The Philadelphia 76ers (1-1) were back in action on Friday night. They were visiting the Hawks (1-1) in Atlanta for game 3 of their Eastern Conference Semifinal series. Philly was looking to steal back home-court advantage for the remainder of the series. Atlanta was looking to take a 2-1 lead in the best-of-7 showdown. The Sixers outscored the Hawks by 15 points in the third quarter to put themselves in control of the game and steal back home-court advantage in the series.
Before we get to what I saw, some notes.
All Sixers were available for game 3. Doc Rivers started Ben Simmons, Seth Curry, Danny Green, Tobias Harris, and Joel Embiid.
The Hawks remained without Cam Reddish (right achilles soreness) and Brandon Goodwin (respiratory condition). In the days between game 2 and game 3, the Hawks announced that De’Andre Hunter underwent surgery to repair a torn right meniscus. He will miss the remainder of the playoffs. Nate McMillan started Trae Young, Bogdan Bogdanovic, Solomon Hill, John Collins, and Clint Capela.
It very well might just be a product of the attention that Trae Young warrants as a playmaker and shooter, but Bogdanovic was getting a fair share of open looks on corner triples early in the first quarter. Bogdanovic has been an assassin through the first two games of this series. He should be the second player accounted for every time the Sixers get back on defense. Making him catch the ball with minimal space beyond the arc is priority 1-B.
Fortunately for the Sixers, the ball wasn’t bouncing Atlanta’s way in the first frame. The Hawks could’ve very well piled up a double-digit lead in the first eight minutes of play. But, the basketball gods were not in the blessing mood on Friday. The Sixers got away with poor rotations defending the perimeter in the first quarter. That wasn’t something they got away with in game 1 or, for the most part, game 2.
Danny Green left the game in the first quarter with a strained right calf. He did not return. Doc Rivers did not seem too hopeful about Green’s playing prospects in the upcoming games in this series. “I have no idea, it’s a calf injury,” Rivers said after the victory. “Just my doctor’s degree, I would tell you that calf injuries aren’t great.” Rivers later added, “I’m not ruling Danny out, but I’m pretty much ruling him out. I doubt if he plays the next game.”
“Being on a team like ours, it could be a different guy every night who brings that added effort.”
The reason that game 2 was close at all was Philly’s second unit. They lost the bench battle 32-0 in the first half of that game. That was why Atlanta was able to stay competitive in a game they had trailed by 18 points in the first quarter. Ever since Shake Milton broke the lid off the basket for the reserves, the second unit’s offense has flowed without much problem at all. The Sixers’ second unit won the second half of game 2 by a 26-17 tally. In game 3, the momentum continued.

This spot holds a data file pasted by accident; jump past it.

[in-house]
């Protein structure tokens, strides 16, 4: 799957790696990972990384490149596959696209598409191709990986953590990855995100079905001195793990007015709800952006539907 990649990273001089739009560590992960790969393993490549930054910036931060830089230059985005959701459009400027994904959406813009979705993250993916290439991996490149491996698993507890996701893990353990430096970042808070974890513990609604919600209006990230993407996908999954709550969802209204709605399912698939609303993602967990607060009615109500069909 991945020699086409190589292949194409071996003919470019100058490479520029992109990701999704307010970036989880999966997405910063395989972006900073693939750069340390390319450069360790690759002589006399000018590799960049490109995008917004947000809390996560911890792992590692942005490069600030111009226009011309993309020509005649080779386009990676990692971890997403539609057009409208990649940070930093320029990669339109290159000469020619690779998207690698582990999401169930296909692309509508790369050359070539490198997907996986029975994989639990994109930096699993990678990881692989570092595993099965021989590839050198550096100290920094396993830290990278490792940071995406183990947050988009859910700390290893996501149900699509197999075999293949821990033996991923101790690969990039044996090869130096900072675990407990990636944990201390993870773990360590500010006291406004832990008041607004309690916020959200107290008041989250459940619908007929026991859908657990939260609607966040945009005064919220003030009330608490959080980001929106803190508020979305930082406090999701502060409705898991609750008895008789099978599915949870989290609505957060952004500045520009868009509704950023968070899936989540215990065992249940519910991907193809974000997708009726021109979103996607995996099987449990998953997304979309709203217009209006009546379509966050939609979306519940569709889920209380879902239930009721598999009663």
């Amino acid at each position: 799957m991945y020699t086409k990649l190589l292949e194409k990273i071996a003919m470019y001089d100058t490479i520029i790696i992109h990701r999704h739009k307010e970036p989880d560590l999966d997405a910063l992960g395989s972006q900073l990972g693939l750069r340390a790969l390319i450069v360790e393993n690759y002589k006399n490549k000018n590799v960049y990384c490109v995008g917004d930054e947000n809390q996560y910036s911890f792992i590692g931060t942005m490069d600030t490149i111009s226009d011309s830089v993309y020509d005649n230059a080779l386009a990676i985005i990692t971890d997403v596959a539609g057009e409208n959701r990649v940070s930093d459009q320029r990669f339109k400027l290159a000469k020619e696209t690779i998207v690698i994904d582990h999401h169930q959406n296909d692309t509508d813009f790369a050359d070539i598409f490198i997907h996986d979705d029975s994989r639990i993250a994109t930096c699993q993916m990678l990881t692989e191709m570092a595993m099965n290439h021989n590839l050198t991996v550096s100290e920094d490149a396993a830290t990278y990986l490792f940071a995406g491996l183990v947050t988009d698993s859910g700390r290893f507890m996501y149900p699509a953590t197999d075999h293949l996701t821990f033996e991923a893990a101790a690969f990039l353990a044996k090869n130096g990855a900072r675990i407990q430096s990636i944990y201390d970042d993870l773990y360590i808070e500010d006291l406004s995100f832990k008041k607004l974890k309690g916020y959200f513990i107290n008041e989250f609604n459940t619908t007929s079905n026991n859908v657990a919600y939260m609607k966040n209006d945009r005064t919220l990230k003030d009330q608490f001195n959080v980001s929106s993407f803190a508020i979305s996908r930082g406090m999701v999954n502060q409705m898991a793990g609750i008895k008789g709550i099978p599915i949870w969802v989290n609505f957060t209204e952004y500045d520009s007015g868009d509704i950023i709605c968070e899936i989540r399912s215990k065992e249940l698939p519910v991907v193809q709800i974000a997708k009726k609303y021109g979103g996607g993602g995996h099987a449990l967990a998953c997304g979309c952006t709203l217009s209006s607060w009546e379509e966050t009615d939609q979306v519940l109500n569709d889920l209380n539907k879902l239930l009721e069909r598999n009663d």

Furkan Korkmaz supplied a pair of triples and self-provisioned a tough floating layup in the first half. Dwight Howard finished through crowded spaces and cleaned up the glass in his first stint off the bench. Shake Milton knocked in a triple to put the Sixers up double-digits and played with a degree of poise that he had previously lacked in these playoffs. Matisse Thybulle was his usual handsy self on defense, but sprinted out for a pair of open-court finishes in his minutes.
According to Tobias Harris, that element of randomness is what makes the NBA playoffs must-watch television. “That’s the thing with the playoffs and the beauty of the playoffs. Being on a team like ours, it could be a different guy every night who brings that added effort,” Harris said after the victory. “You saw in the first half Furk get hot out there and got his swag and his confidence shooting the three out there. He made a big three, as well, in the fourth quarter. So, you just love to see it. He’s a guy who works his tail off day in and day out. I’m happy that the moment came and he really took advantage of it, for sure.”
The only member of the second unit to truly struggle in the first half was George Hill. He continues to be timid with the ball in his hands and is failing to cash in on opportunities at the charity stripe. It’s easy to wonder whether the thumb injury he dealt with this season is having some lingering effects that are influencing his production.
But, the Sixers didn’t trade for him because they needed a flashy live-dribble scorer. They needed a stabilizer to keep the second unit together. Philly just needs him to be a net positive in his minutes. But even then, he’s clearly passing up on open shots. That’s worrisome.
A Discouraging Response
After debatably being snubbed for Defensive Player of the Year (I thought he was), it was quite discouraging to see Ben Simmons respond with such a profound struggle in the first half. He was completely unaggressive, not even looking at the rim when he caught the basketball. Much of his early play revolved around watching the offense unfold in the dunker’s spot.